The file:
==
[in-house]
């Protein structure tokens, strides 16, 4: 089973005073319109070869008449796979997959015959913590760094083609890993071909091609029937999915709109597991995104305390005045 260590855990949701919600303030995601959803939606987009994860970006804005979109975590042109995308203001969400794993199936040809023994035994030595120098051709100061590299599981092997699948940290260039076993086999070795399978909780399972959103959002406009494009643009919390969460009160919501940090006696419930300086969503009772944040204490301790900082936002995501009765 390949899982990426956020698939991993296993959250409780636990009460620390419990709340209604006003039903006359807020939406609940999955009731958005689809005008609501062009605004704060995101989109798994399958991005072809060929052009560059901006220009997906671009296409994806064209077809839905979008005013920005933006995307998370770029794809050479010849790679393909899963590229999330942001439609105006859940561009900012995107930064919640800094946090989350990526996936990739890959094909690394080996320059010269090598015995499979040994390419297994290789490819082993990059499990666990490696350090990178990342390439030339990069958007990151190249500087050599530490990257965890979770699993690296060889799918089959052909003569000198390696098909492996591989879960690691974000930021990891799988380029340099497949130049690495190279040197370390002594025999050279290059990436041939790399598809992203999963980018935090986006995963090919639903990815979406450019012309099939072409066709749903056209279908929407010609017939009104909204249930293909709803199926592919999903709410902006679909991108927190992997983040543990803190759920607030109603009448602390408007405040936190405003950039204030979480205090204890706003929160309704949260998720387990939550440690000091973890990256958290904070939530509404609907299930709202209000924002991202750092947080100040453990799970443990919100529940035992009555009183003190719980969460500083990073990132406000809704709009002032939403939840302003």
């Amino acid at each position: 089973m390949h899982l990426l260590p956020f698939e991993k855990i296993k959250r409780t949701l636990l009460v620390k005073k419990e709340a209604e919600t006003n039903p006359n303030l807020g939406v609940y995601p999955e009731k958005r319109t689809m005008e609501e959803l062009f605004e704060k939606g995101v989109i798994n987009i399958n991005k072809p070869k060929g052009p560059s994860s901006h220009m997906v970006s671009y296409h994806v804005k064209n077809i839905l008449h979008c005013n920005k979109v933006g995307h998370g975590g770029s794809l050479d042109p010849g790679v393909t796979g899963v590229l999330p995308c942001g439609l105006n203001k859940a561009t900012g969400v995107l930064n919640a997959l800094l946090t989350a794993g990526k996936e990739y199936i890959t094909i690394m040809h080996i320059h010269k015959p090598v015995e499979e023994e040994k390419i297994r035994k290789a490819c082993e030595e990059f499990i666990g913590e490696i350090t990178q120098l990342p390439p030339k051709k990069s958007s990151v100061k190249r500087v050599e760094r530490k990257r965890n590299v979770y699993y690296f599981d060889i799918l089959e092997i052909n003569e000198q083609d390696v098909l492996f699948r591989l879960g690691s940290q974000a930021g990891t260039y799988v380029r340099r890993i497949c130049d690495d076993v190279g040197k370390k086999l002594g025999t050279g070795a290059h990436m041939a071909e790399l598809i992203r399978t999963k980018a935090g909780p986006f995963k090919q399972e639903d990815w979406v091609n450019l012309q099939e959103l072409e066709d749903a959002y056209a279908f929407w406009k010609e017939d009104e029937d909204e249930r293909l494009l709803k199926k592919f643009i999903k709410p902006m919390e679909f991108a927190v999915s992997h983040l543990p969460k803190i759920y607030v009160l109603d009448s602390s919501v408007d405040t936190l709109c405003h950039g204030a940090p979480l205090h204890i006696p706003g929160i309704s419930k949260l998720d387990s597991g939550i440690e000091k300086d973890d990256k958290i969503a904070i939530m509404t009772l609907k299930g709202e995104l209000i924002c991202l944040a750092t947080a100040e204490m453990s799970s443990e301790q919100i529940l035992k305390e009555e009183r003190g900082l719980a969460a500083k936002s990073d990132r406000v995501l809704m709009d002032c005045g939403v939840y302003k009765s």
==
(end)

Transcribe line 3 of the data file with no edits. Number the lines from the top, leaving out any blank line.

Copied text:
């Amino acid at each position: 089973m390949h899982l990426l260590p956020f698939e991993k855990i296993k959250r409780t949701l636990l009460v620390k005073k419990e709340a209604e919600t006003n039903p006359n303030l807020g939406v609940y995601p999955e009731k958005r319109t689809m005008e609501e959803l062009f605004e704060k939606g995101v989109i798994n987009i399958n991005k072809p070869k060929g052009p560059s994860s901006h220009m997906v970006s671009y296409h994806v804005k064209n077809i839905l008449h979008c005013n920005k979109v933006g995307h998370g975590g770029s794809l050479d042109p010849g790679v393909t796979g899963v590229l999330p995308c942001g439609l105006n203001k859940a561009t900012g969400v995107l930064n919640a997959l800094l946090t989350a794993g990526k996936e990739y199936i890959t094909i690394m040809h080996i320059h010269k015959p090598v015995e499979e023994e040994k390419i297994r035994k290789a490819c082993e030595e990059f499990i666990g913590e490696i350090t990178q120098l990342p390439p030339k051709k990069s958007s990151v100061k190249r500087v050599e760094r530490k990257r965890n590299v979770y699993y690296f599981d060889i799918l089959e092997i052909n003569e000198q083609d390696v098909l492996f699948r591989l879960g690691s940290q974000a930021g990891t260039y799988v380029r340099r890993i497949c130049d690495d076993v190279g040197k370390k086999l002594g025999t050279g070795a290059h990436m041939a071909e790399l598809i992203r399978t999963k980018a935090g909780p986006f995963k090919q399972e639903d990815w979406v091609n450019l012309q099939e959103l072409e066709d749903a959002y056209a279908f929407w406009k010609e017939d009104e029937d909204e249930r293909l494009l709803k199926k592919f643009i999903k709410p902006m919390e679909f991108a927190v999915s992997h983040l543990p969460k803190i759920y607030v009160l109603d009448s602390s919501v408007d405040t936190l709109c405003h950039g204030a940090p979480l205090h204890i006696p706003g929160i309704s419930k949260l998720d387990s597991g939550i440690e000091k300086d973890d990256k958290i969503a904070i939530m509404t009772l609907k299930g709202e995104l209000i924002c991202l944040a750092t947080a100040e204490m453990s799970s443990e301790q919100i529940l035992k305390e009555e009183r003190g900082l719980a969460a500083k936002s990073d990132r406000v995501l809704m709009d002032c005045g939403v939840y302003k009765s």